Ondulato, piatto, selvatico: proprio in fondo allo stradello si erige una specie di uniforme monumento di tufo, rotondo, corroso da chi sa che alluvioni. E, man mano che avanza, dietro siepi compatte e verdi come il fondo del mare, dietro distese di umili pungicarelli. si aprono le grotte tutte foderate di pungitopo, con delle piccole voragini nere come pozzi, e sormontate da ponticelli naturali vividi di erbetta: grotte complicate ariostesche.
Pier Paolo Pasolini
by N. Nadini. “Pasolini, una vita.” – Einaudi
It’s always like a slow settling, when a work takes shape. This cycle has taken on its appearance, as if the lightness comprises signs, spaces and colors, linked to the natural state of elements. Everything becomes glance, glow, sequence: a point of view, a monad. This vital moment, enclosing sets of infinite moments, animates life itself. It’s easier to let your hair blow in the wind, to leave your thoughts behind. Not to give out yourself. But change is in detachment.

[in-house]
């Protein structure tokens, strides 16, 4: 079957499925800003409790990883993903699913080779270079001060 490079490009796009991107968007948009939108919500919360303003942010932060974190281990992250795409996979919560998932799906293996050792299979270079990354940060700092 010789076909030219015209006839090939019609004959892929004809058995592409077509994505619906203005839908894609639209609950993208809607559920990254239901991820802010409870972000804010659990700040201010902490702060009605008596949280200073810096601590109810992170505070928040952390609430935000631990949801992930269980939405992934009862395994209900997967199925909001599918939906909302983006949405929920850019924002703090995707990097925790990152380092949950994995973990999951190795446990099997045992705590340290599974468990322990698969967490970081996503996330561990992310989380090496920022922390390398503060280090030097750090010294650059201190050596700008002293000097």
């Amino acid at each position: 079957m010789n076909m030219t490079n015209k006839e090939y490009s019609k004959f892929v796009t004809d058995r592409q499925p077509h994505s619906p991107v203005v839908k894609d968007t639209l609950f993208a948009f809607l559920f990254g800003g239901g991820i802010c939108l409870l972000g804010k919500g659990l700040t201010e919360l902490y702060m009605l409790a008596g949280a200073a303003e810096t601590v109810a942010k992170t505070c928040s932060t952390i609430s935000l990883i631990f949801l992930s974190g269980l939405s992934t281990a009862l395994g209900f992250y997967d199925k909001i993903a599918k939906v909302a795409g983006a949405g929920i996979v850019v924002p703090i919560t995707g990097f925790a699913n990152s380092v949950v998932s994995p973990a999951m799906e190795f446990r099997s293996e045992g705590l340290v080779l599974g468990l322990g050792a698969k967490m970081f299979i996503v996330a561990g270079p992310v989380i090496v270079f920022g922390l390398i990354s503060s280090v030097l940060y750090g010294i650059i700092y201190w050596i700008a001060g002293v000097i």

I first saw a painting by Barbara Duran in a gallery on Via Margutta, in Rome at the group exhibition curated by Michele Von Buren. I had been attracted by a figure of a little girl in large dimensions, a little girl who was running. The painting immediately took me back to Buenos Aires, where a dear friend of mine Diana Aisemberg has also been painting little girls for years. And I later learned that Barbara Duran once lived and worked in Buenos Aires. in my memory, my childhood in Argentina.
Today I saw more of Barbara’s work in Rome, images in motion, as if they were seen from a speeding train, blurred horizontal lines and a few resistant vertical lines, as if they resisted speed; trees perhaps, rooted to the ground but flexible. A rigid reed breaks, a flexible reed bends in the wind and then returns to its feet. Here is the secret.
Luogo Segreto | Galleria il Gabbiano | Studio Urbana | Rome 2012